Sometimes, to beat the rather mundane blue and black ink colors of your fountain pen, the easiest escape is in using a combination of the two colors. And when the ink has iron-gall-like properties, it is all the more enough to amuse yourself with.
Shade and swab
The ink has a good, rich color and shades beautifully as you write through pages. It has the right combination of the extremes of blue-black. So, it goes from the liveliest of midnight blues to the smoothest shades of blue-grey.
This is a shading ink and not a sheening one. So, despite how much amount of ink I poured on the paper, I could not find any signs of either purple or blue.
Also, I find this to be correctly leaning toward the blue-grey side. There are a few blue-blacks that I find to be bluer (and sometimes, more blue-green-black) than just blue-black.
Even on the normal notebook and photocopy paper, I don’t see any signs of feathering or bleedthrough when writing. For reference, note that I am using a Broad nib for the writing sample.
Drying time and water resistance
The ink takes anywhere between 20-35 seconds to dry depending on your paper choice. On an everyday, photocopy paper, it took 15 seconds. But on a more fountain-pen-friendly paper, it took 30-ish seconds to dry.
Even though it is a bit on the drier side, I am a bit shocked (pleasantly, that is) to see that it still takes that much time to dry. The sample was left to dry for at least one full day before testing.
It is fairly water-resistant, which means it is relatively safe to use for your office work. I would not call it waterproof, but it has much better water resistance than some of the inks I have used in the past.
The ink might look darker in the photographs, but it (perfectly) leans towards blue.
Observations and conclusion
I have used it in two pens in which the ink has behaved completely differently. For the ink tests, I used my Magna Carta Denima (M) and Guider Medium Ebonite (B) on regular photocopy paper. In Denima, the shading didn’t come through.
When the nib was sufficiently wet, I got a dark shade. But when the nib was starving, I got a lighter shade. While this should be normal for any ink-paper-pen combination, I found that the ink dried faster in my Denima. I never had such an issue with my Denima before; it never skipped and I never had a hard start before. But now I do.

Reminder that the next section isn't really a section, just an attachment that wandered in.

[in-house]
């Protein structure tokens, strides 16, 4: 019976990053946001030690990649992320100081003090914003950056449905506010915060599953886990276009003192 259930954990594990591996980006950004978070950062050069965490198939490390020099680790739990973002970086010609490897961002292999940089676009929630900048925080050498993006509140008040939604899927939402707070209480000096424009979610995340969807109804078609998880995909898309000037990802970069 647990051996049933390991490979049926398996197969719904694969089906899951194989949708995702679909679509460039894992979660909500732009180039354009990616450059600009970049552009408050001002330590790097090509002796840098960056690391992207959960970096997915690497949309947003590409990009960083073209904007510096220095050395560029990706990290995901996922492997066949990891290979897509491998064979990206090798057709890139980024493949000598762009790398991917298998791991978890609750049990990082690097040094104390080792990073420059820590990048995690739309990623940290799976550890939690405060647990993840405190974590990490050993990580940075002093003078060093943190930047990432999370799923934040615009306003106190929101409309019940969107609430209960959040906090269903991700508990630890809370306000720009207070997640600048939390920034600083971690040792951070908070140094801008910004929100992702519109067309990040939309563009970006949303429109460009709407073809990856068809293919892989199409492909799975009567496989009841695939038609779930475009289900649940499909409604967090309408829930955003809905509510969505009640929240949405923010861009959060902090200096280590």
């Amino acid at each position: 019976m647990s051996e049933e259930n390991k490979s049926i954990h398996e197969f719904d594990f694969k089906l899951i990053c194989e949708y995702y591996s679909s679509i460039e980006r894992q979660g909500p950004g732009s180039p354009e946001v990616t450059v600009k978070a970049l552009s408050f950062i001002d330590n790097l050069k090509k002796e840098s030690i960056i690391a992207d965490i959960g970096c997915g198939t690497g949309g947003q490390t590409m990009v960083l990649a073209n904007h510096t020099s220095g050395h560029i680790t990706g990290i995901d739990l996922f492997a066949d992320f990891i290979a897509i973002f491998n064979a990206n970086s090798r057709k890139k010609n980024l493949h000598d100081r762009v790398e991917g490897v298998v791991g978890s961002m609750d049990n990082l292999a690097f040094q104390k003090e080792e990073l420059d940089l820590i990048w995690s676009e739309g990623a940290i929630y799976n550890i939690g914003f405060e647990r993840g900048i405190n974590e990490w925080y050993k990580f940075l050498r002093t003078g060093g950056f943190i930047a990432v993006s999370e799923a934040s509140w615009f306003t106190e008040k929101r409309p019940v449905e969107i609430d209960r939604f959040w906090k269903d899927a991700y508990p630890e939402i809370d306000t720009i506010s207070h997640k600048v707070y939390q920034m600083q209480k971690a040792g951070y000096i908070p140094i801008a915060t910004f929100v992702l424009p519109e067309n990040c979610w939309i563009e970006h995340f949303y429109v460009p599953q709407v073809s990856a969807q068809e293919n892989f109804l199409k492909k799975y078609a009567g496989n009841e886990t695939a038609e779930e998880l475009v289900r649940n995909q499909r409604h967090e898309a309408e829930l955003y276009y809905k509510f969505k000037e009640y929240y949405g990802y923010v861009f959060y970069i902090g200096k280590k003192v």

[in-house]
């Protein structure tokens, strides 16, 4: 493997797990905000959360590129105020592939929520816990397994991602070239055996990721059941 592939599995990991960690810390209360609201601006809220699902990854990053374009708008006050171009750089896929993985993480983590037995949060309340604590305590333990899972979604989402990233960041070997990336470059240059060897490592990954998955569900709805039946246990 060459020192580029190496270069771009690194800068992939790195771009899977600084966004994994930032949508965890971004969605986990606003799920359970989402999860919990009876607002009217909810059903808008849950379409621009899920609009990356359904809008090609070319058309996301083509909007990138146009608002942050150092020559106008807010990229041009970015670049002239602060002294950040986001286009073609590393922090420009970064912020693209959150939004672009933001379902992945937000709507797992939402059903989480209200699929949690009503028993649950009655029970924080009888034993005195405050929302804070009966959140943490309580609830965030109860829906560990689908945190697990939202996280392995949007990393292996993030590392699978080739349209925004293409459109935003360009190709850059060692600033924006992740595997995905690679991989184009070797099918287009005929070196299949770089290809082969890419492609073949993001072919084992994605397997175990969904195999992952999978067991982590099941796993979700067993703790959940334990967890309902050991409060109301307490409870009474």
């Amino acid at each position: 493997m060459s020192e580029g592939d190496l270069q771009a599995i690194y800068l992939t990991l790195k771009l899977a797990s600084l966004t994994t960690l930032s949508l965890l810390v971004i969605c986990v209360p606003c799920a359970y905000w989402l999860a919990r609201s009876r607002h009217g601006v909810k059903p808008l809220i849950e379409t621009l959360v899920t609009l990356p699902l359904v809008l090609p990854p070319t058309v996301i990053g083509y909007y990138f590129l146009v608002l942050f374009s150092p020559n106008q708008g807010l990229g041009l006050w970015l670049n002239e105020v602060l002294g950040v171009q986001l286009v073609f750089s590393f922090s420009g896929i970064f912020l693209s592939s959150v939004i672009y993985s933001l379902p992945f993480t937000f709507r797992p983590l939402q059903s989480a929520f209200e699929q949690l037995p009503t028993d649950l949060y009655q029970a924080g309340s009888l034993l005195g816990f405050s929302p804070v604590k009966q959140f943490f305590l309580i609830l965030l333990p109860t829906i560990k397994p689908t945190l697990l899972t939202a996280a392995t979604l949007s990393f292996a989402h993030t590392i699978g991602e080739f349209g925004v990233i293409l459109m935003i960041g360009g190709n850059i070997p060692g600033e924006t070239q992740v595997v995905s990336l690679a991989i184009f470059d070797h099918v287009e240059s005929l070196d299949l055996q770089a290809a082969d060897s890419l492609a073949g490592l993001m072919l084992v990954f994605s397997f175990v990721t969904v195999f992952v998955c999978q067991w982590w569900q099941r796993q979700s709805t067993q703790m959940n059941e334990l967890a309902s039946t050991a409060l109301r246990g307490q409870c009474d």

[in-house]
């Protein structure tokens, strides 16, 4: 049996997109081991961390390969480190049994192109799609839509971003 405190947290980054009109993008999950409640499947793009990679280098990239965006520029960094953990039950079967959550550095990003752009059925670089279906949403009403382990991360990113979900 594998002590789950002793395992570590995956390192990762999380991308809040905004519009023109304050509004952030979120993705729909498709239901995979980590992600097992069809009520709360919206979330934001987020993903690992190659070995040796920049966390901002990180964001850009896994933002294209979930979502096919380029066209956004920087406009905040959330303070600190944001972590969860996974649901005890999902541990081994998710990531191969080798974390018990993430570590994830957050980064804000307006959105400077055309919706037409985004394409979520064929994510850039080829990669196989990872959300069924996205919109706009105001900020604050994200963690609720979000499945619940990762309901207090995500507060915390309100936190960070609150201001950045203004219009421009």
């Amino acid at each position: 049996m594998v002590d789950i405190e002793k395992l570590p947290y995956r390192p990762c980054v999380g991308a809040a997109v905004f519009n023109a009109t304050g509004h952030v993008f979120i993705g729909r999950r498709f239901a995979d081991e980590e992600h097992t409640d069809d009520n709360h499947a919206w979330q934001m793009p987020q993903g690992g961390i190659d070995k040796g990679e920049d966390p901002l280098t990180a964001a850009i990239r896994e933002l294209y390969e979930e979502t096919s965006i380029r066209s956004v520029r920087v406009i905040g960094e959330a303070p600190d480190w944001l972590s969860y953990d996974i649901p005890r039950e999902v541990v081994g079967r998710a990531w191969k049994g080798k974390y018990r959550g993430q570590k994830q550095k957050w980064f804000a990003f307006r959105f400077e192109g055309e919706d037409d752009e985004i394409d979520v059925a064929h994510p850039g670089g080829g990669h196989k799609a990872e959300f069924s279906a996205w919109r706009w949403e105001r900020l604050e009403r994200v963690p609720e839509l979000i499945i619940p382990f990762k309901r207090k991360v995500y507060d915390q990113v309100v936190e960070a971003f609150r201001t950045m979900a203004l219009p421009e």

On the flip side, my Guider Medium Ebonite is a gusher. It has a broad nib that writes like it is a Double Broad. Although I tuned the nib a bit, I still see that the nib is sufficiently wet to produce darker shades of letters as I write.
What surprises me is that even though the ink is drier, it doesn’t behave so when I use it in a pen with a broad nib. I can safely conclude that that is so because almost all German pens use one-size broader nibs when compared with Japanese pens. So, a medium nib on a German pen will behave like a Broad nib on a Japanese pen.
To make up for this, I assume, Pelikan has made its Blue-Black just a little bit drier. And, therefore, it doesn’t misbehave on my Guider Medium that dons a Broad nib. I’d like to reserve this ink for my Guider pen, but I will buy a wetter ink for my Denima. Maybe it is time for me to try another blue-black ink. This time, though, I am thinking of buying Japanese ink. I think it will be Pilor Iroshizuku Shin-Kai.
I bought this ink from writeway.in. My shopping experience was smooth. The site didn’t charge me anything for nationwide shipping. Even though the 30ml bottle was a bit overpriced, I didn’t mind paying extra, since there wasn’t any minimum order price to qualify for free shipping.
Although, I will say I am a bit disappointed with the ink. It is a lot drier than I expected. But I still love how it brought one of my smoothest writers back into my pocket. What’s more? The ink made me learn an invaluable lesson: use German inks for pens with Broad or Double Broad nibs. 🙂
I will be curious to know your experience with the Pelikan inks, especially the 4001 series, Blau-Schwarz ink.